These trucks are bringing super-sized art to the streets of Spain
Updated 5th December 2016
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These trucks are bringing super-sized art to the streets of Spain
You're unlikely to encounter many works of art while driving down a highway or crossing a busy street. But, in Spain, one artistic venture is hoping to change that.
With a fleet of specially painted vehicles, the Truck Art Project is bringing some of the country's best known artists out of the galleries and onto the streets.
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It's the brainchild of Spanish entrepreneur Jaime Colsa, an art collector and owner of Palibex, a logistics and transport company.
"We want to make art accessible to people who don't usually encounter it, or go looking for it," Colsa said.

Art in motion

The idea was formed back in 2013 when Colsa commissioned Spanish street artist Okuda San Miguel to paint a mural on the wall of his company's warehouse.
"Seeing it, we thought, 'How good would it be, instead of being stuck on the wall (the artwork) could be on the side of the truck for everyone to see?'" Colsa said.
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San Miguel was on board with the concept and in November 2015, he unveiled the project's very first truck.
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From there Colsa expanded the project and, with the help of curators Oscar Sanz and Fer Frances, enlisted some of Spain's best known street artists, including Felipe Pantone, and traditional artists like Abraham Lacalle and Santiago Ydanez.
Spanish street artist Okuda San Miguel was the first artist to take part in the Truck Art Project in 2015. Credit: Courtesy Panci Calvo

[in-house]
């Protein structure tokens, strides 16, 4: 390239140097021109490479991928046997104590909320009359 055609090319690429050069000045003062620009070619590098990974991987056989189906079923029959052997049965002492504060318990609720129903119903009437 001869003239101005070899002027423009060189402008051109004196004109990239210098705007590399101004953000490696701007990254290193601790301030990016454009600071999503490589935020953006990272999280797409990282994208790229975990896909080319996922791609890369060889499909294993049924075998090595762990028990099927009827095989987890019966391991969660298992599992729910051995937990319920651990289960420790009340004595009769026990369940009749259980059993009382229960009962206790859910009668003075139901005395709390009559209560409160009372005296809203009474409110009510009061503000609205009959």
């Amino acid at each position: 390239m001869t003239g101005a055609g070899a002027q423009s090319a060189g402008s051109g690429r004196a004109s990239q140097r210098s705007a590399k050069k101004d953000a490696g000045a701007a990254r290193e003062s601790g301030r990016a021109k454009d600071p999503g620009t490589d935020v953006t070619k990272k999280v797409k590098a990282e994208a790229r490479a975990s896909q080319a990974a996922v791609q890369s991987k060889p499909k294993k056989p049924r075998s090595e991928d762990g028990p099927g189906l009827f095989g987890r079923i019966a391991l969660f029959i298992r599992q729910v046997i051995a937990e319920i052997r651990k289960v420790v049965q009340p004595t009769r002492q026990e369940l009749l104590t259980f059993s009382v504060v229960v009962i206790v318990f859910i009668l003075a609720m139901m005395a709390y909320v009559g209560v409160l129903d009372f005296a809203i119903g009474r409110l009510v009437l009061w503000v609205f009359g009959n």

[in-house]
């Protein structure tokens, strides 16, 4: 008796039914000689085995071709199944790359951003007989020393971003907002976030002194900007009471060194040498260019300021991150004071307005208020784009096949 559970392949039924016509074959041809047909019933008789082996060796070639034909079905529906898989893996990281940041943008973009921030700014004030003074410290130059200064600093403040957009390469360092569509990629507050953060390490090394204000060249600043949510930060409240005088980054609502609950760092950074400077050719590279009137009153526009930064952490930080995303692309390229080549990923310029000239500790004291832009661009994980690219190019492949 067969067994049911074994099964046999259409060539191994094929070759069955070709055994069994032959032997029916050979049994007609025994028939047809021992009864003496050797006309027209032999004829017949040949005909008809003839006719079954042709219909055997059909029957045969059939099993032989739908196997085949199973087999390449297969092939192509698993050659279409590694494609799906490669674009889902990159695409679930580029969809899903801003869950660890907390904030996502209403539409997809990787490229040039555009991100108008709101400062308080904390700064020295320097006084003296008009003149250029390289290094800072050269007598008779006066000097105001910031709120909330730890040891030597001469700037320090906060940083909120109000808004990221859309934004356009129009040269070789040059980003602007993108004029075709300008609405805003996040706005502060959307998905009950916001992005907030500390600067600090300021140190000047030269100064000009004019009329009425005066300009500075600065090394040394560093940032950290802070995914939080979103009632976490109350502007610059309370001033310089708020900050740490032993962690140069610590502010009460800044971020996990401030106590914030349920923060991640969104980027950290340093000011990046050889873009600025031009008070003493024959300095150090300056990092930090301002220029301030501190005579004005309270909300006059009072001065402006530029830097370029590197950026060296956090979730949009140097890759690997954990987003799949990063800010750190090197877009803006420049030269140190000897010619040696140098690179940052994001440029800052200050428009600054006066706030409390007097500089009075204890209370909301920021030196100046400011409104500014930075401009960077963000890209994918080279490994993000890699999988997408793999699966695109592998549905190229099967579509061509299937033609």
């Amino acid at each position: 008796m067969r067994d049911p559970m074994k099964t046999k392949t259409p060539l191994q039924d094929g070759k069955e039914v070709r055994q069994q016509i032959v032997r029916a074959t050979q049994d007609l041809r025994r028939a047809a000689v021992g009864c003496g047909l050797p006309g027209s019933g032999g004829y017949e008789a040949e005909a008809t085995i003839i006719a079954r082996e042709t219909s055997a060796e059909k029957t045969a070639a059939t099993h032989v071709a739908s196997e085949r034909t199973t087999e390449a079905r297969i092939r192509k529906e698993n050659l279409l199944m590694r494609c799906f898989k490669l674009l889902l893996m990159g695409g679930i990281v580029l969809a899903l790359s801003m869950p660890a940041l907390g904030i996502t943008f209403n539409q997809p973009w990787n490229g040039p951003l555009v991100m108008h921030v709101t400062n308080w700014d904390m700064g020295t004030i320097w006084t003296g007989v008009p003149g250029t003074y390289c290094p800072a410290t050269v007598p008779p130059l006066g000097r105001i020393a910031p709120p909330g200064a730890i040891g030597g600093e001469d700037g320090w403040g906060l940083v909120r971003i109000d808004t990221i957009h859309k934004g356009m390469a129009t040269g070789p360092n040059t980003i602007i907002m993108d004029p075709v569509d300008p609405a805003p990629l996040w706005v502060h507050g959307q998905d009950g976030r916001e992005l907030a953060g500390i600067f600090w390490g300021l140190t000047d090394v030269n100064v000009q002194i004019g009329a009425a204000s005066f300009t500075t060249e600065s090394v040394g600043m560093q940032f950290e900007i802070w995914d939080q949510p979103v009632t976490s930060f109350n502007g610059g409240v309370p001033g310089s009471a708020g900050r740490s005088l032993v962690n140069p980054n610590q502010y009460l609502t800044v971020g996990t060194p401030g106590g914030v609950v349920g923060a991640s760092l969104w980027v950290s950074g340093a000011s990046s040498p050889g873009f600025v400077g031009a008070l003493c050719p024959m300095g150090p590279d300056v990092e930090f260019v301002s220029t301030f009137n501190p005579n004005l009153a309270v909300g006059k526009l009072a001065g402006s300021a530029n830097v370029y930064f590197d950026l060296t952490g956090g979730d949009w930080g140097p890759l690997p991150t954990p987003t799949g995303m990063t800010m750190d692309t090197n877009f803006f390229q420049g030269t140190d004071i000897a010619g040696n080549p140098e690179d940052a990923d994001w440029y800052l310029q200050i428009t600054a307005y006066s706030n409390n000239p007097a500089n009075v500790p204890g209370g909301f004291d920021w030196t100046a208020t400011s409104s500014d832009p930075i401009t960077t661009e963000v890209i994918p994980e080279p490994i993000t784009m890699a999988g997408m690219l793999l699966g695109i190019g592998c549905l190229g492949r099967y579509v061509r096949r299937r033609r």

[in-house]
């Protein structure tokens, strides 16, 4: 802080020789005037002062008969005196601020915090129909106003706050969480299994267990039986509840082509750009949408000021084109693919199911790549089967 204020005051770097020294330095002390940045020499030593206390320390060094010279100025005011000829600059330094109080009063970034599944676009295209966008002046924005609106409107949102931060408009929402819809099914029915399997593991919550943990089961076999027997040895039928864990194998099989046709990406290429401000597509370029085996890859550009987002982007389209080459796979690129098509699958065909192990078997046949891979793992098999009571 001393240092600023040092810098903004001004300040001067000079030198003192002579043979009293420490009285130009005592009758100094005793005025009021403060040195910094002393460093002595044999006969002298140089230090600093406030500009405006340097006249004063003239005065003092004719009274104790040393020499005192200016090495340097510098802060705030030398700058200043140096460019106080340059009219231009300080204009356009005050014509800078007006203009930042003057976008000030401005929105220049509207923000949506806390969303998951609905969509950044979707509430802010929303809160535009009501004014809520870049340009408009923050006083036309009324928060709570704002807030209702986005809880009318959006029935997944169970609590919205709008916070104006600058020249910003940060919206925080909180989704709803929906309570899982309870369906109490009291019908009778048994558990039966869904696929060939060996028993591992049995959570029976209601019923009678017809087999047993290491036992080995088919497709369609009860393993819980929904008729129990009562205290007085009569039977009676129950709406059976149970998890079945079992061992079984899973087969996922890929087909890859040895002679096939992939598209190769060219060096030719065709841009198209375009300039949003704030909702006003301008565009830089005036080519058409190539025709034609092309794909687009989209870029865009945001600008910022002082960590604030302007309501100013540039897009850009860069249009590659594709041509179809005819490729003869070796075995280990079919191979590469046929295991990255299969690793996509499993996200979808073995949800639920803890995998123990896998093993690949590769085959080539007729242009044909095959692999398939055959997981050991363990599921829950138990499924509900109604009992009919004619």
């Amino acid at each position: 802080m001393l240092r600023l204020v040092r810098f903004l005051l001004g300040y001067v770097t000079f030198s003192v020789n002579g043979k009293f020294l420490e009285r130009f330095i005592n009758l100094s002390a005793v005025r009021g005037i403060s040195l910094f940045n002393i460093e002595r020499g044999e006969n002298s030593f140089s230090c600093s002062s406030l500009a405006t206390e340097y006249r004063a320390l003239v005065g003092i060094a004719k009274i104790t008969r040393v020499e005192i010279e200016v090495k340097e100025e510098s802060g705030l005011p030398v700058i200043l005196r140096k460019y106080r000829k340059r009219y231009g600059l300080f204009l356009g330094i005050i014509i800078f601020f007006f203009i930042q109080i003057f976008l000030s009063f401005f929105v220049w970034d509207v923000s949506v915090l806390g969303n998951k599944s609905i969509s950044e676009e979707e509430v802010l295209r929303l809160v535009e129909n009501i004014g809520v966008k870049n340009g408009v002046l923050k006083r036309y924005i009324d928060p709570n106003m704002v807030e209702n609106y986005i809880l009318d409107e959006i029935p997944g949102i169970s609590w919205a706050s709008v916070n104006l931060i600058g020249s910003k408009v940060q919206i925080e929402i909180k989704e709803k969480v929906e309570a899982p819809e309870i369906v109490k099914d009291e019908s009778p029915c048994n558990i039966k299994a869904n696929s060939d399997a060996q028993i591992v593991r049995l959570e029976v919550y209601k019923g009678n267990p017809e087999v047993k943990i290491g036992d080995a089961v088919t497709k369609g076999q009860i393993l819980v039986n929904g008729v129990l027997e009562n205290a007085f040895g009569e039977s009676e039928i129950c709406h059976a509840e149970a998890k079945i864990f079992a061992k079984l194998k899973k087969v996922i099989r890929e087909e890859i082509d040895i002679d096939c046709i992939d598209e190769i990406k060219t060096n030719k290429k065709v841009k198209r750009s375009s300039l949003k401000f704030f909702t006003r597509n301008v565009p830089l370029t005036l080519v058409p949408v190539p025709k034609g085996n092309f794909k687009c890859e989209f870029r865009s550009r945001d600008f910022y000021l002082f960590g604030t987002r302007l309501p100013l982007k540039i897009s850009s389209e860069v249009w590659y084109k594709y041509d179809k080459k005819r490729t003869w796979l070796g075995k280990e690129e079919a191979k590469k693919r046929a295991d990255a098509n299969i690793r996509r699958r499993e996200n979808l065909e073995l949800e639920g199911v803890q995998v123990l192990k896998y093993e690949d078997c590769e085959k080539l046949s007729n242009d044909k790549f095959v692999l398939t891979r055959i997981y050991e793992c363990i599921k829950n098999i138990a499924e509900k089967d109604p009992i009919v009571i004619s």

Fast forward to today and the project has a fleet of 20 trucks from Colsa's own logistics company, as well as another trucking firm, with more commissions underway.
If you're lucky, you can see them traveling their regular commercial routes in Barcelona, Madrid, Seville, Toledo, Santander, Bilbao and Ibiza. The fleet carries everything from wine and olive oil to televisions and toilet paper.

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Painting directly onto the side of a truck has given rise to a unique set of challenges for the artists, especially those not used to working on such a grand scale, or on such an unusual canvas. It was intentional said Colsa.
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"We are taking them out of their comfort zone, forcing them to think in a way they aren't used to," he said. "They end up creating something they didn't expect and they really enjoy it."
The feedback so far has been positive.
"Many say what a nice change it is to not have advertising on the side of a truck, and instead a work of art. It's much nicer to see a piece of art drive by when you're waiting for the bus or walking down the street."
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